But again, the federal law is what is most important for our purposes right now. And the federal appeals courts have upheld bans on medical marijuana users from legally possessing firearms. What’s more, even states that are friendly to medical marijuana have not taken a clear stand on what will happen to people who are stopped in possession of legal firearms and a legal amount of marijuana.
There are two parts of the law here: First, the question of what will happen to you if the feds show up and you have marijuana and a firearm. The second is the question of what will happen if the feds decide to hit you for lying on your form – a lesser, but still serious charge. Neither situation will play out well for you: The federal penalty for being in possession of a firearm, while also in possession of illegal drugs, is ten years in the federal pen. The federal penalty for lying on your Form 4473 is five years in prison.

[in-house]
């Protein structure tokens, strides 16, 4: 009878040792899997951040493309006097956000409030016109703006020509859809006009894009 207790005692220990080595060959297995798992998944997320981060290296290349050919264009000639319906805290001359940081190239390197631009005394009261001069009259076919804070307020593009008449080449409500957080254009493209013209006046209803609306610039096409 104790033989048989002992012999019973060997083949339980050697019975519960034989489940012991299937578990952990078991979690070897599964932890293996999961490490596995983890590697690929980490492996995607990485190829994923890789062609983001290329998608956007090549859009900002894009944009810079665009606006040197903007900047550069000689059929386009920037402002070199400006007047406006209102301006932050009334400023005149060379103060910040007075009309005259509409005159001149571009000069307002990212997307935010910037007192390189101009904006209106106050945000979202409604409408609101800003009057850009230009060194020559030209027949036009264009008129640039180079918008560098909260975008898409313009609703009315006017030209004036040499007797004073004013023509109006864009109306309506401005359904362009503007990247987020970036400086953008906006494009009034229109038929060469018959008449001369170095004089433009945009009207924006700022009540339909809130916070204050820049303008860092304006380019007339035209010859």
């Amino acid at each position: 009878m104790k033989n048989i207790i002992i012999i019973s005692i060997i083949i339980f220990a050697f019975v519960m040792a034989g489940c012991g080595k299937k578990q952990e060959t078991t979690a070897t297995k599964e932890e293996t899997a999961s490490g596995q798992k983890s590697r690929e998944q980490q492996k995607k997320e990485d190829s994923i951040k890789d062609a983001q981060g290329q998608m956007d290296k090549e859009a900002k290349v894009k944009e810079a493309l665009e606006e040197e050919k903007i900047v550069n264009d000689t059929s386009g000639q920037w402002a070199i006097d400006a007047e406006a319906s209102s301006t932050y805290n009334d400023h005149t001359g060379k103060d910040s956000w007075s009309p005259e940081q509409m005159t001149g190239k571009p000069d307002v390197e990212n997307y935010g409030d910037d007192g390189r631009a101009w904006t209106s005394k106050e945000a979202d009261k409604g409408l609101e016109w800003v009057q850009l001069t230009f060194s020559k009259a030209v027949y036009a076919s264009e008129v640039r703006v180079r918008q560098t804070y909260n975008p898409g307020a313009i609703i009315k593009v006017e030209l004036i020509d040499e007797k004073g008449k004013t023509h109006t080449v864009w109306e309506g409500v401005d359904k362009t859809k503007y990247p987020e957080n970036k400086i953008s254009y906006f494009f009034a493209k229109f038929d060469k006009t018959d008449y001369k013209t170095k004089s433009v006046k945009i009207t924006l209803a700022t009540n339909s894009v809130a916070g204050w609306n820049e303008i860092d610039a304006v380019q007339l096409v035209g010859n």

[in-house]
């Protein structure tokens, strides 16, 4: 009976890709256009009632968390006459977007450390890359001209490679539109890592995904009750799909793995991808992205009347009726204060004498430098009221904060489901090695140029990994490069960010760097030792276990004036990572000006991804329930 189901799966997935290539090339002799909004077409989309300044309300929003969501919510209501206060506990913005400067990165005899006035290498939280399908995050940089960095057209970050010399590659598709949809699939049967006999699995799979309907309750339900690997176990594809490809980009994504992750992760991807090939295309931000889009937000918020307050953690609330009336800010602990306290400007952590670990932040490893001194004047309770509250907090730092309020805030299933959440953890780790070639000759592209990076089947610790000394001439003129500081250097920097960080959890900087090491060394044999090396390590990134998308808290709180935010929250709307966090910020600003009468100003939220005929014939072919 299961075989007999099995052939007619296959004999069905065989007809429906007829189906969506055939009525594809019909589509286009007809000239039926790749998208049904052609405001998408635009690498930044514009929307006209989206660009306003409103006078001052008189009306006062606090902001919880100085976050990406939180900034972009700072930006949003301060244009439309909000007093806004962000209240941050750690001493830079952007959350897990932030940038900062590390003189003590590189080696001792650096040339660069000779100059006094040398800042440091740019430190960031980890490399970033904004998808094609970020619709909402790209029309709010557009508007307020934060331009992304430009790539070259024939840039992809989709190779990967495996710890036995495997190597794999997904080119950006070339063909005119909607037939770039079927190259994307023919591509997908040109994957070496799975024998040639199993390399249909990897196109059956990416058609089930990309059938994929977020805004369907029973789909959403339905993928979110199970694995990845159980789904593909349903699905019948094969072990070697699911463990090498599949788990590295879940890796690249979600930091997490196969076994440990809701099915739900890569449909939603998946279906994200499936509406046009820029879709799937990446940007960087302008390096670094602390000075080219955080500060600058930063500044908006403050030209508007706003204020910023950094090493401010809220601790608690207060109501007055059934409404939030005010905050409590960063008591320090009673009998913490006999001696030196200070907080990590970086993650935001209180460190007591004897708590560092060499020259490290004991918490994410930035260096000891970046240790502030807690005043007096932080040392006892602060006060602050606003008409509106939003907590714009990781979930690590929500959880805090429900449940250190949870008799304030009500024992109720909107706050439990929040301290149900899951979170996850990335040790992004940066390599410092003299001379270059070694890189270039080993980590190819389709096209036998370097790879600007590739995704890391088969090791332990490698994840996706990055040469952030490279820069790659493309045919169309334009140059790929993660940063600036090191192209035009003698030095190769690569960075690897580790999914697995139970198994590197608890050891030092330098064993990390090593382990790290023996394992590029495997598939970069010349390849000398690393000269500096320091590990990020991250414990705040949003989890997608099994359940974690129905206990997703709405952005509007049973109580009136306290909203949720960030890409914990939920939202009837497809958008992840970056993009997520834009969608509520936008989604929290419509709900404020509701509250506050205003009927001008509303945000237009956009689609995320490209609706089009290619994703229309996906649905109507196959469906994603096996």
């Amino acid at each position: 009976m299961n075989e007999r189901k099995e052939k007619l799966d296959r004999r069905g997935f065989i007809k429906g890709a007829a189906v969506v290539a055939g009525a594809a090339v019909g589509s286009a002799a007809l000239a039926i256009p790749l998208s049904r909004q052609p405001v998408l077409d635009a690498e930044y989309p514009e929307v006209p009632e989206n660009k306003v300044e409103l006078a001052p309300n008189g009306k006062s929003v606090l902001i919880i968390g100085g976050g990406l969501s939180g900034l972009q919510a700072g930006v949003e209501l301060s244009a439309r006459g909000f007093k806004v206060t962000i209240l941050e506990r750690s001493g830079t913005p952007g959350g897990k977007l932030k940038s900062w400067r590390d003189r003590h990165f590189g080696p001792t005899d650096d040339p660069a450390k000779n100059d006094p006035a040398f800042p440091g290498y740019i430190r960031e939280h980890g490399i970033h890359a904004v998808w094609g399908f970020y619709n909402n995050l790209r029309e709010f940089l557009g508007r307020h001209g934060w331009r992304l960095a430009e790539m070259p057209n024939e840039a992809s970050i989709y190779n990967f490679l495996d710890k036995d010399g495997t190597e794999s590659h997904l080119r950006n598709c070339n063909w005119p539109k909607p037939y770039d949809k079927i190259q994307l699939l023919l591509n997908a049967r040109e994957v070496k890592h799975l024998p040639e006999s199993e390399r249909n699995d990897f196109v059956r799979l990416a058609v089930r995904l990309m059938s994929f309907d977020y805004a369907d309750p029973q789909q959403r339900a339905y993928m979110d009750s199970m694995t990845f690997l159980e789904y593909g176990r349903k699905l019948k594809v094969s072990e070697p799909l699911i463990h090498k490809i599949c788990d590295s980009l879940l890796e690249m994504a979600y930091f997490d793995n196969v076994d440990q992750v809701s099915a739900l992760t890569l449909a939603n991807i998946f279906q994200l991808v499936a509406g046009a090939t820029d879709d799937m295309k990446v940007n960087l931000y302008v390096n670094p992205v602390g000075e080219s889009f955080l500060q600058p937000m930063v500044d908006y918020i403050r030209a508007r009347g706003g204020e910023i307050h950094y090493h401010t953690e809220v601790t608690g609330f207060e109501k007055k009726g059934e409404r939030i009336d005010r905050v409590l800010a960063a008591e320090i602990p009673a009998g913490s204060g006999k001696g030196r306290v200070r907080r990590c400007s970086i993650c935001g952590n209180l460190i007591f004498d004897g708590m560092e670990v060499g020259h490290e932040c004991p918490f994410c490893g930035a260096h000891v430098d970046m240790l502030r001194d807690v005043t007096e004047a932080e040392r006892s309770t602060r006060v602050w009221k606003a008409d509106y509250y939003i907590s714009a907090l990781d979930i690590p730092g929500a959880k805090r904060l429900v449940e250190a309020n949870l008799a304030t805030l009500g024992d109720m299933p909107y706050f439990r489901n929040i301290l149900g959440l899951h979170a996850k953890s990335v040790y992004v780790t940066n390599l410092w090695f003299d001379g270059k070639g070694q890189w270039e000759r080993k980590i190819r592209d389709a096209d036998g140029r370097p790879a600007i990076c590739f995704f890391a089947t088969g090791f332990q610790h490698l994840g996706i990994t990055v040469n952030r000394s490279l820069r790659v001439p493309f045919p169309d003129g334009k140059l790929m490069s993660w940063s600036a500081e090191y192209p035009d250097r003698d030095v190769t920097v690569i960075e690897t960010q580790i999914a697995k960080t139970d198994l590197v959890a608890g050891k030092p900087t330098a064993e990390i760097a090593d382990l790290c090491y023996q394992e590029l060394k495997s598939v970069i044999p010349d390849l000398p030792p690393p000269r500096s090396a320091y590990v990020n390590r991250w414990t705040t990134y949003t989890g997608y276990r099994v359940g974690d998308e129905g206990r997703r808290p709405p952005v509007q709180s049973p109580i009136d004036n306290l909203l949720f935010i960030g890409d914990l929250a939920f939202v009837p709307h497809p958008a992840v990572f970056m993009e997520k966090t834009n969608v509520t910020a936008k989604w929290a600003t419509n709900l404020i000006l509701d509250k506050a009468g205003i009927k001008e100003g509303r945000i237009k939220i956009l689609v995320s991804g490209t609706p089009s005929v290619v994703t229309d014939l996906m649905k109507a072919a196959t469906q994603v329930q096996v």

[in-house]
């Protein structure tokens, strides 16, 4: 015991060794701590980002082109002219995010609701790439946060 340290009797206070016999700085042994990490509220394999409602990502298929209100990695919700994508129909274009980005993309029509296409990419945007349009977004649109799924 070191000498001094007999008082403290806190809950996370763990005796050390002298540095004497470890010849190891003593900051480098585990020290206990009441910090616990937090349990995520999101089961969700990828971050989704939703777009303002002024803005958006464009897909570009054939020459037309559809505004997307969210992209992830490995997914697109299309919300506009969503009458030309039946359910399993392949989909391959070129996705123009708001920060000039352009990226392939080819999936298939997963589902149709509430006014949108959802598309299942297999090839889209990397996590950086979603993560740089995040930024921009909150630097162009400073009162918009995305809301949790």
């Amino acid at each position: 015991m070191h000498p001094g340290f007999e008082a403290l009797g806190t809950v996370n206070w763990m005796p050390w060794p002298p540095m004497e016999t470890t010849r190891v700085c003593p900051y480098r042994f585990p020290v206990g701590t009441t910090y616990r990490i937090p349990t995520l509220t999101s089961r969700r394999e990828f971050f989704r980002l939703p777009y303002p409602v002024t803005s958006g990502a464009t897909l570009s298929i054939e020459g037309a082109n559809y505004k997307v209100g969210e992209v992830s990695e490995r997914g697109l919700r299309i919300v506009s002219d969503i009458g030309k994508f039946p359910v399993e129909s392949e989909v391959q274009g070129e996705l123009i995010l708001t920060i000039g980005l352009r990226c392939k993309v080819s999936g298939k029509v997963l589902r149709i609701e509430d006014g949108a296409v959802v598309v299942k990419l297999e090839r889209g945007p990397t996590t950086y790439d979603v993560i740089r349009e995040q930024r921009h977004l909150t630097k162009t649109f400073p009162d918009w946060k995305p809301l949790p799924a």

It’s worth pointing out that if you’re guilty of one, you’re probably guilty of both, so let’s just call that 15 years. And while Jeff Bezos’ left-wing vanity blog The Washington Post has stated that “Your chances of being prosecuted by the Justice Department for falsifying information to illegally buy a gun are almost zero,” no serious person would advise you to lie on your form. This is illegal and a highly risky gambit.